Error 404--Not Found

From RFC 2068 Hypertext Transfer Protocol -- HTTP/1.1:

10.4.5 404 Not Found

The server has not found anything matching the Request-URI. No indication is given of whether the condition is temporary or permanent.

If the server does not wish to make this information available to the client, the status code 403 (Forbidden) can be used instead. The 410 (Gone) status code SHOULD be used if the server knows, through some internally configurable mechanism, that an old resource is permanently unavailable and has no forwarding address.

Error 404--Not Found

Error 404--Not Found

From RFC 2068 Hypertext Transfer Protocol -- HTTP/1.1:

10.4.5 404 Not Found

The server has not found anything matching the Request-URI. No indication is given of whether the condition is temporary or permanent.

If the server does not wish to make this information available to the client, the status code 403 (Forbidden) can be used instead. The 410 (Gone) status code SHOULD be used if the server knows, through some internally configurable mechanism, that an old resource is permanently unavailable and has no forwarding address.

Global Viewpoints
From 507 to Z8



The initial styling of the BMW Z8 was carried out in California, before development in Germany.


The interior styling of the BMW Z8.



BMW Z8's xenon headlights use a light arc and have automatic range control.


A BMW 507 owned by BMW GB.


A view under the BMW Z8's hood.

Retro automotive styling allied to state-of-the-art technology tends to result in either great marketing success or sorry failure. So when BMW decided to create the powerful and costly aluminum Z8 two-seat, V8-engined sports car as a modern day echo of the 1950s' V8 507 and give it design cues that also echoed the styling of each of the intervening decades, the result could have been a confusing amalgam. In fact the man who styled the 507, Albrecht Graf Goertz, said of BMW's new model, "If I were to design the 507 today, it would look like the Z8."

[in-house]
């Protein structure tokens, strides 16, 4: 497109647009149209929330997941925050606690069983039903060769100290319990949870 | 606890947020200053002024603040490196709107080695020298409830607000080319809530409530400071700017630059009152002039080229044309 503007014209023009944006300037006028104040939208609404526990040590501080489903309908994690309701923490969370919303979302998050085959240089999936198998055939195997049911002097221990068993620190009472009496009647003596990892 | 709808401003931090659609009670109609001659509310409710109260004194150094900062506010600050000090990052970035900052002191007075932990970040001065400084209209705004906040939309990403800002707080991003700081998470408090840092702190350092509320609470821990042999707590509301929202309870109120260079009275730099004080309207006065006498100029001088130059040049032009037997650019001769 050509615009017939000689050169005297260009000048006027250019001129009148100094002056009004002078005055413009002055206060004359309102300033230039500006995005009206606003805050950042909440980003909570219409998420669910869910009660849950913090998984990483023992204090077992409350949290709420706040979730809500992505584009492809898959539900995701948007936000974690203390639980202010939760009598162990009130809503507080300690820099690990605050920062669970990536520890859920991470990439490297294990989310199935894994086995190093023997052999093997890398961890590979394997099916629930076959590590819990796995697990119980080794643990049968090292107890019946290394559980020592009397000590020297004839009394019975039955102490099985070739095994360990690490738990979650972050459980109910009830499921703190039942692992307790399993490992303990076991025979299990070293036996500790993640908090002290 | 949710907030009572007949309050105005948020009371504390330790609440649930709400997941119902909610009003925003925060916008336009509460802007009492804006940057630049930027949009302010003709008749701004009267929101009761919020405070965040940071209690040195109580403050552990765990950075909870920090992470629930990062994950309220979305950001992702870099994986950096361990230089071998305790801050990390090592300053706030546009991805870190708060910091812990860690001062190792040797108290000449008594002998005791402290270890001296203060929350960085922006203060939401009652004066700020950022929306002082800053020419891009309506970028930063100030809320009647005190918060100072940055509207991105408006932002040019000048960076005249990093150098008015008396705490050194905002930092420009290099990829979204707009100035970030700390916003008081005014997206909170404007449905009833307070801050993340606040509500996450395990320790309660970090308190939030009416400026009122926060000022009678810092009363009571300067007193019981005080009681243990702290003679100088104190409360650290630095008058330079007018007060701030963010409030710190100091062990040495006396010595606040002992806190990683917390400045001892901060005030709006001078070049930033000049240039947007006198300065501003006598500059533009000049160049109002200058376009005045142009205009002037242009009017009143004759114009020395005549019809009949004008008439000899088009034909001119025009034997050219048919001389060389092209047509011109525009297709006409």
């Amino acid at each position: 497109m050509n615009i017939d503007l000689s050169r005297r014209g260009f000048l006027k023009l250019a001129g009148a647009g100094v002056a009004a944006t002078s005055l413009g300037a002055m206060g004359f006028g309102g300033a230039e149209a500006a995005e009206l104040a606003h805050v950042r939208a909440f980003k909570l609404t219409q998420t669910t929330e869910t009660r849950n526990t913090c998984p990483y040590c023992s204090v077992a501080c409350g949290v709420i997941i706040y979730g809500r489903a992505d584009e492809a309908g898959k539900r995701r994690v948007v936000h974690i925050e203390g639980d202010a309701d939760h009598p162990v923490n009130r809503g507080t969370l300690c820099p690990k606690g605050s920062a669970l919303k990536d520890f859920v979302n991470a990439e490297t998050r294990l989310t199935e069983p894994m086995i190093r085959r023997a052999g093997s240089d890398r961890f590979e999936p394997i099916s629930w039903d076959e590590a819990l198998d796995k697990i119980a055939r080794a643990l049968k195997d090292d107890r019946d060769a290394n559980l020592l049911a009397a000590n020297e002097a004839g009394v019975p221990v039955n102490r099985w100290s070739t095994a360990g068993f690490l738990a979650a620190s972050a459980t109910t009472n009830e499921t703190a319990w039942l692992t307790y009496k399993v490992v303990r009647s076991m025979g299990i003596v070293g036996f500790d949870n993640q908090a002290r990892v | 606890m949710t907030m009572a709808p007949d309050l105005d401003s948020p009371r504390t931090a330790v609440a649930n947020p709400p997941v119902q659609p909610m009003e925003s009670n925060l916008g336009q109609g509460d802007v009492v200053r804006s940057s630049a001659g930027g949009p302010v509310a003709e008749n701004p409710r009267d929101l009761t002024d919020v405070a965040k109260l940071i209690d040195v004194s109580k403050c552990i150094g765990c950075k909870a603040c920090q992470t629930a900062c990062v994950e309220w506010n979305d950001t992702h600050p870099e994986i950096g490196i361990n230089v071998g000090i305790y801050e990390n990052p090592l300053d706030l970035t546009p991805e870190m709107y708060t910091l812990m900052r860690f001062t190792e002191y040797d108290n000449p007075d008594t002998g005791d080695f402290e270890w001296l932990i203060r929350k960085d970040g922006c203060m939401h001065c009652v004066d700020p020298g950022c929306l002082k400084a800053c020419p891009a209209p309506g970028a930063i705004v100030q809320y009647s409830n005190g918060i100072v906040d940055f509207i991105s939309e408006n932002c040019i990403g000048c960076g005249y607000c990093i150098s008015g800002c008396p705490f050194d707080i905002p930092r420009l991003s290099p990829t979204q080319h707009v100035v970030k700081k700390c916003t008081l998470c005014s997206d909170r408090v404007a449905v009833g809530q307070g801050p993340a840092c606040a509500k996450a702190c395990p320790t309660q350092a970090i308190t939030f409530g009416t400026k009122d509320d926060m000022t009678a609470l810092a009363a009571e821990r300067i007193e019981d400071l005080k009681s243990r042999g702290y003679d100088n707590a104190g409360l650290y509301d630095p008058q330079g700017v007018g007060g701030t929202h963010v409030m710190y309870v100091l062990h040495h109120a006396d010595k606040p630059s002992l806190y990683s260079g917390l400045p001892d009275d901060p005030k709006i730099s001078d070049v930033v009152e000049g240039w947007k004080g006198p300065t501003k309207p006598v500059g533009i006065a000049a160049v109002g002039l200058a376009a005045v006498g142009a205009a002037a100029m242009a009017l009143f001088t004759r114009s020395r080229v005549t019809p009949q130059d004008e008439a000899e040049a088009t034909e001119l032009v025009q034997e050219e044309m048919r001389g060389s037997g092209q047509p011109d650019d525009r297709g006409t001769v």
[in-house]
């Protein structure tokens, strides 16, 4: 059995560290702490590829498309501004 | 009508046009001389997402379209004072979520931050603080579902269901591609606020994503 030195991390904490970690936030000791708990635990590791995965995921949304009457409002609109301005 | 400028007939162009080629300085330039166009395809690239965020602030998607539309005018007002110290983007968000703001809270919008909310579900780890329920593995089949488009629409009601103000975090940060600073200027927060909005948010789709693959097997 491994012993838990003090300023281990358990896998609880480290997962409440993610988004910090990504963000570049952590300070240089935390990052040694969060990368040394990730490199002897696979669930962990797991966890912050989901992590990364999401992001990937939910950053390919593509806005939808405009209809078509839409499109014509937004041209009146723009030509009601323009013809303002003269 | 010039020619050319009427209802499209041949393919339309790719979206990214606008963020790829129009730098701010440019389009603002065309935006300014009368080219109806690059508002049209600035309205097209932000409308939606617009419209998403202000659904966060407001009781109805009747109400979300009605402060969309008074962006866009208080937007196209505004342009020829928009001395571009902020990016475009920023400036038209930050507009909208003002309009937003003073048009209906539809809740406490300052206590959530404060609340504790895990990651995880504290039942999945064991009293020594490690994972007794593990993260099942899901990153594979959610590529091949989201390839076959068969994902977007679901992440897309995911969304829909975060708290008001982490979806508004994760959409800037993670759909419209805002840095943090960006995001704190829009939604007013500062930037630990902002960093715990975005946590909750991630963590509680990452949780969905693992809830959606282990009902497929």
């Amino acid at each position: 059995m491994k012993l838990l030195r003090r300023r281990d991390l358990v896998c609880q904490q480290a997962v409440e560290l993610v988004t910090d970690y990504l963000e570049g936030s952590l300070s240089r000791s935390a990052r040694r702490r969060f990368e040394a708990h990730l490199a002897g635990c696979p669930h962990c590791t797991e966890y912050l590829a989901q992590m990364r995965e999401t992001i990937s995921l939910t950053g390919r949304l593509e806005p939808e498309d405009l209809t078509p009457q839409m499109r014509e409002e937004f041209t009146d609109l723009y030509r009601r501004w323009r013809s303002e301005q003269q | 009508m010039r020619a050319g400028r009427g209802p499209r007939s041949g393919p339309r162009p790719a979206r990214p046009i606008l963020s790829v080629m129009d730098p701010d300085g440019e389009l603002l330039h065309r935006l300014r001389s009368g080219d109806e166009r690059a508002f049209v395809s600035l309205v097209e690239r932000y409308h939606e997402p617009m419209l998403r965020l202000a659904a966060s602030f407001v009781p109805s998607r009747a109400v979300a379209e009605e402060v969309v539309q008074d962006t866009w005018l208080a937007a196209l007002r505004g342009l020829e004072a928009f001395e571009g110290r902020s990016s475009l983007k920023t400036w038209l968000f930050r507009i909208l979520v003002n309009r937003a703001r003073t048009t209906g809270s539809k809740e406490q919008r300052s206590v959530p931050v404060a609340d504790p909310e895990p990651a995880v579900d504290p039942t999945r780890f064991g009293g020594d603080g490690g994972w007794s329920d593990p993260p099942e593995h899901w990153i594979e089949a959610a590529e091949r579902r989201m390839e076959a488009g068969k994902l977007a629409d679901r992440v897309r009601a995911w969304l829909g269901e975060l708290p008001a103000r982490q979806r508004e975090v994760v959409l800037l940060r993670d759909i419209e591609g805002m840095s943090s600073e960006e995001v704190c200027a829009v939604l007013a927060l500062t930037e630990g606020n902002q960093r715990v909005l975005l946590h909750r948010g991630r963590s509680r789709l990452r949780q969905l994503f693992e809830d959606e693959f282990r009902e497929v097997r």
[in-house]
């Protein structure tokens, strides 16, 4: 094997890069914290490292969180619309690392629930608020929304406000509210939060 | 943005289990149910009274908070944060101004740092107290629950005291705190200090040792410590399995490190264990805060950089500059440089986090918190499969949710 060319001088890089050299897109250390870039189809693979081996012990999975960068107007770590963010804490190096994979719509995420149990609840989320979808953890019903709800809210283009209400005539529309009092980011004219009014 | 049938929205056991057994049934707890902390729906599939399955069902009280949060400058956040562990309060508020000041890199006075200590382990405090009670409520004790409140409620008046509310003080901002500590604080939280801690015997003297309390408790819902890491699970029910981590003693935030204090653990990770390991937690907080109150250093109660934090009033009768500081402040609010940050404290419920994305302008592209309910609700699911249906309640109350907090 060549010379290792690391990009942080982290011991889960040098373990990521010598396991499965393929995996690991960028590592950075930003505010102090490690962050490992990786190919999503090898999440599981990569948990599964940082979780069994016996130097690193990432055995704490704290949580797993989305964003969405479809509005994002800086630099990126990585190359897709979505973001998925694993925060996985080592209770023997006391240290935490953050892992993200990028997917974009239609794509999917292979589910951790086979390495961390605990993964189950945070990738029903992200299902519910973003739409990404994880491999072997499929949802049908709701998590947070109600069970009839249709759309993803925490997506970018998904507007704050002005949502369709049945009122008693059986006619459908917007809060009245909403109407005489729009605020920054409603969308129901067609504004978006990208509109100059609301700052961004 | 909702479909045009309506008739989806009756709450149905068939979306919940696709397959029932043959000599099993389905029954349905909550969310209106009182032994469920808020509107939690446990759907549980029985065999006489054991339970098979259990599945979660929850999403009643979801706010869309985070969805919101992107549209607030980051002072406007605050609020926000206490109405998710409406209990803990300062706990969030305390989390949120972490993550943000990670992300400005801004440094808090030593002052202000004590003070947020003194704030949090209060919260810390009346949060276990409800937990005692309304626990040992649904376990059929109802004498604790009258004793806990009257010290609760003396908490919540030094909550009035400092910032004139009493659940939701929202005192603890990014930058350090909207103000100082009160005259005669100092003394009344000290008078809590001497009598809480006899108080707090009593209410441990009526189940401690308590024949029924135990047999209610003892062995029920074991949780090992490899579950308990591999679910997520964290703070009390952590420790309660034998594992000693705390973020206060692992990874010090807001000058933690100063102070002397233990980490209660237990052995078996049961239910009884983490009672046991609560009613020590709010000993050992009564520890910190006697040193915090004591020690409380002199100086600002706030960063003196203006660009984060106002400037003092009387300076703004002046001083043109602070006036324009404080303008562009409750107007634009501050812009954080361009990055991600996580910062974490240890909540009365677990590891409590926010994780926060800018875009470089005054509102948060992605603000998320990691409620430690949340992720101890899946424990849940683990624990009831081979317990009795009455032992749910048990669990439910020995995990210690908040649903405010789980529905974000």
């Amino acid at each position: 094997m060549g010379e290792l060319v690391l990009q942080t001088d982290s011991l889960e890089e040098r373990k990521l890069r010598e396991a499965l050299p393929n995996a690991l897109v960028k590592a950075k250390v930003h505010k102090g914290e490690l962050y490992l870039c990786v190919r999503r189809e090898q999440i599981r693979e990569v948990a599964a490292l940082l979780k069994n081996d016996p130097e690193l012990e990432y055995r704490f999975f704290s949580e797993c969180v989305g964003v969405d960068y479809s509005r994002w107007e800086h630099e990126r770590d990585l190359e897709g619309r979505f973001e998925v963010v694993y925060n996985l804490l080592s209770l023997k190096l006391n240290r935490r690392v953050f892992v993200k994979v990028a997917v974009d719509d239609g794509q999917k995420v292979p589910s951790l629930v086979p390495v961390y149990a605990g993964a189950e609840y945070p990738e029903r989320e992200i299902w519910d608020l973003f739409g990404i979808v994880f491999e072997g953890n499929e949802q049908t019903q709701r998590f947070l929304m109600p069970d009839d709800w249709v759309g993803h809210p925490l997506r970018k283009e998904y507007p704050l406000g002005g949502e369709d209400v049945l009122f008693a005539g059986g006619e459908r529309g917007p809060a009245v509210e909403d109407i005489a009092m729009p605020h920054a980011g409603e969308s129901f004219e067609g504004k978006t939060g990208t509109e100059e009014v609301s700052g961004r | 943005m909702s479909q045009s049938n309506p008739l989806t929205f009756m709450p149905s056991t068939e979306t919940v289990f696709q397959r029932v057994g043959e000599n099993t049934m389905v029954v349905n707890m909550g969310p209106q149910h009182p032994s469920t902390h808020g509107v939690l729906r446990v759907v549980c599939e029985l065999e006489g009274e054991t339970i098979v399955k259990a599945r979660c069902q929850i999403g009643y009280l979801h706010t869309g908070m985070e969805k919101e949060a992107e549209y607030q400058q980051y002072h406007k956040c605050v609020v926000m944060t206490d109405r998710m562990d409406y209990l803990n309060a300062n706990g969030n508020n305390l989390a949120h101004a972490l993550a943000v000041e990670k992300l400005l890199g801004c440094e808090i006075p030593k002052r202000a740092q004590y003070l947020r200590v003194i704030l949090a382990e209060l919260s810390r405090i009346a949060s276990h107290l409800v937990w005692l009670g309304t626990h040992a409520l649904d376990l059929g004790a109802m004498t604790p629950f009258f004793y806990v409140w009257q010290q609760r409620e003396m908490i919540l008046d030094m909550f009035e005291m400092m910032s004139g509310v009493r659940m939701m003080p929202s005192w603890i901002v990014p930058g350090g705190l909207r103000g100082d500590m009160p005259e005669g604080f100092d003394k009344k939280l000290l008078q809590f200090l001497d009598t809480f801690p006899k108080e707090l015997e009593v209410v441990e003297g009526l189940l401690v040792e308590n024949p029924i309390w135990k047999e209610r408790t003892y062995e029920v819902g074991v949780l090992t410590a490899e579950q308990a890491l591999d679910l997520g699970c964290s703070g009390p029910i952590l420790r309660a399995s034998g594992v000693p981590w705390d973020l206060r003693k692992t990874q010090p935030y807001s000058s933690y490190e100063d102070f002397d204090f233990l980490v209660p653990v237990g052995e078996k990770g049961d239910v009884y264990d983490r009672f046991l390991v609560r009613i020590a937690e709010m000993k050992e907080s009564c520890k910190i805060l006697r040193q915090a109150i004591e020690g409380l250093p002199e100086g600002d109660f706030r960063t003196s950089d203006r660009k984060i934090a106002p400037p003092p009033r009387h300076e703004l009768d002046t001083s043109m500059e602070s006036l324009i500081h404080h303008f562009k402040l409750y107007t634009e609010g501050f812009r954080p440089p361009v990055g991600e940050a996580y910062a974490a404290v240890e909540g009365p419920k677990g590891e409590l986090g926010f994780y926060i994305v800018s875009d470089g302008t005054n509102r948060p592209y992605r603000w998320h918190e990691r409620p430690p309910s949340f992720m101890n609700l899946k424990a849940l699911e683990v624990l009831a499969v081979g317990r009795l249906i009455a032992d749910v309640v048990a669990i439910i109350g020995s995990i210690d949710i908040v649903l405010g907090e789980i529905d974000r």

BMW's Designworks/USA carried out initial styling of the Z8 at its Newbury Park, CA, studios before development began in Germany. The car was seen originally as the Z07 concept at the 1997 Tokyo Motor Show. The Z8 is semi-hand-built with a monocoque aluminum spaceframe using extrusion-pressed profiles. It is built largely in-house and is providing the company with specialist knowledge in the use of aluminum. At a production shop at the Dingolfing plant, the pre-processed extrusion-pressed profiles and the aluminum panels obtained from suppliers are put together to create the spaceframe. Aluminum is also used for the Z8's suspension. The hardtop for the BMW 3 Series and the hood for the 7 Series are currently produced at Dingolfing's Aluminum Processing Center

A double-joint spring strut axle with track control arms and tie-rods at the front and the rear of the Z8 comprise a multi-arm design with an anti-roll bar patented by BMW. As well as weight saving, BMW said the use of aluminum was also appropriate for the Z8 because it is a small production series and a steel structure would not have been economically viable. The Z8's 5.0-L engine produces 294 kW (394 hp) and 500 Nm (369 lbft) of torque. The unit is also used in the M5 sedan. It has variable camshaft adjustment (double VANOS) and an intake system with electronically controlled individual throttle butterflies. The engine is placed well behind the front axle line in what BMW terms a "front mid-engine" configuration to provide a 50:50 weight balance. Dynamic stability control (DSC) is fitted. The transmission is a six-speed manual with a self-adjusting, single dry plate clutch. Performance figures include a 0-100 km/h (0-62 mph) time of 4.7 s. Brakes are two-piston swing caliper discs at the front and single-piston swing caliper discs at the rear. They were developed from the system used on the 750i sedan.